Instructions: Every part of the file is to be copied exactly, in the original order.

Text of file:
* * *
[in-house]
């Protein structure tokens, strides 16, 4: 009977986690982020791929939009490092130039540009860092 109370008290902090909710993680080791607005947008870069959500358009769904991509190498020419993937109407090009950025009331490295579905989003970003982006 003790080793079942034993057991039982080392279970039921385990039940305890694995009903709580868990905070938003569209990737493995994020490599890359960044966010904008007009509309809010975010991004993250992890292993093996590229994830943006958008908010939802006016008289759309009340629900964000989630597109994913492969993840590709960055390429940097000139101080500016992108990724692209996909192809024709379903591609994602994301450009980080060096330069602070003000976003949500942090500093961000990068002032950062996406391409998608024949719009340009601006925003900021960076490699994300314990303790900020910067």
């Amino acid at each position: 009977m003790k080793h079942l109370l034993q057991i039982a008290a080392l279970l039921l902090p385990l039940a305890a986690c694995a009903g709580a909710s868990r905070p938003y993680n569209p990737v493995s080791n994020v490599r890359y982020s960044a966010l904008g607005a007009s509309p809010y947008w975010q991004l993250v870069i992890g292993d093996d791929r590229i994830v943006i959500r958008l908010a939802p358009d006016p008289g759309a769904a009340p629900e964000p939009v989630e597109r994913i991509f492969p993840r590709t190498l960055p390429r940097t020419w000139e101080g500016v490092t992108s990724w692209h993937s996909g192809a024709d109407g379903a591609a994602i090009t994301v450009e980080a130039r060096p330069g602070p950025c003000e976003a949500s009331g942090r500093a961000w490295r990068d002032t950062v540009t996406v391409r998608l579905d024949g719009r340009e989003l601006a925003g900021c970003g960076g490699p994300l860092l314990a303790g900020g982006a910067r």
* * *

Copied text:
[in-house]
């Protein structure tokens, strides 16, 4: 009977986690982020791929939009490092130039540009860092 109370008290902090909710993680080791607005947008870069959500358009769904991509190498020419993937109407090009950025009331490295579905989003970003982006 003790080793079942034993057991039982080392279970039921385990039940305890694995009903709580868990905070938003569209990737493995994020490599890359960044966010904008007009509309809010975010991004993250992890292993093996590229994830943006958008908010939802006016008289759309009340629900964000989630597109994913492969993840590709960055390429940097000139101080500016992108990724692209996909192809024709379903591609994602994301450009980080060096330069602070003000976003949500942090500093961000990068002032950062996406391409998608024949719009340009601006925003900021960076490699994300314990303790900020910067």
């Amino acid at each position: 009977m003790k080793h079942l109370l034993q057991i039982a008290a080392l279970l039921l902090p385990l039940a305890a986690c694995a009903g709580a909710s868990r905070p938003y993680n569209p990737v493995s080791n994020v490599r890359y982020s960044a966010l904008g607005a007009s509309p809010y947008w975010q991004l993250v870069i992890g292993d093996d791929r590229i994830v943006i959500r958008l908010a939802p358009d006016p008289g759309a769904a009340p629900e964000p939009v989630e597109r994913i991509f492969p993840r590709t190498l960055p390429r940097t020419w000139e101080g500016v490092t992108s990724w692209h993937s996909g192809a024709d109407g379903a591609a994602i090009t994301v450009e980080a130039r060096p330069g602070p950025c003000e976003a949500s009331g942090r500093a961000w490295r990068d002032t950062v540009t996406v391409r998608l579905d024949g719009r340009e989003l601006a925003g900021c970003g960076g490699p994300l860092l314990a303790g900020g982006a910067r």